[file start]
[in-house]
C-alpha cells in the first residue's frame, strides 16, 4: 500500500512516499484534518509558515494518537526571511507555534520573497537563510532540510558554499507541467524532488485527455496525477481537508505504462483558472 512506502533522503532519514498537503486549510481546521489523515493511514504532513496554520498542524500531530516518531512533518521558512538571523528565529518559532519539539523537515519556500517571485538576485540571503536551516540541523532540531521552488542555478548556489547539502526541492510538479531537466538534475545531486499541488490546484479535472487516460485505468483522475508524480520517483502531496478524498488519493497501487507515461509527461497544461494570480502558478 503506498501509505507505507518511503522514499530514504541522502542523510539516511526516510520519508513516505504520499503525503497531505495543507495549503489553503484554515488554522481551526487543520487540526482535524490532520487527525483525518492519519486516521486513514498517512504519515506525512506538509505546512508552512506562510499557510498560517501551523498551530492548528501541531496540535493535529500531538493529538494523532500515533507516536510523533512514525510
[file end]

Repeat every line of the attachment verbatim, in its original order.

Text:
[in-house]
C-alpha cells in the first residue's frame, strides 16, 4: 500500500512516499484534518509558515494518537526571511507555534520573497537563510532540510558554499507541467524532488485527455496525477481537508505504462483558472 512506502533522503532519514498537503486549510481546521489523515493511514504532513496554520498542524500531530516518531512533518521558512538571523528565529518559532519539539523537515519556500517571485538576485540571503536551516540541523532540531521552488542555478548556489547539502526541492510538479531537466538534475545531486499541488490546484479535472487516460485505468483522475508524480520517483502531496478524498488519493497501487507515461509527461497544461494570480502558478 503506498501509505507505507518511503522514499530514504541522502542523510539516511526516510520519508513516505504520499503525503497531505495543507495549503489553503484554515488554522481551526487543520487540526482535524490532520487527525483525518492519519486516521486513514498517512504519515506525512506538509505546512508552512506562510499557510498560517501551523498551530492548528501541531496540535493535529500531538493529538494523532500515533507516536510523533512514525510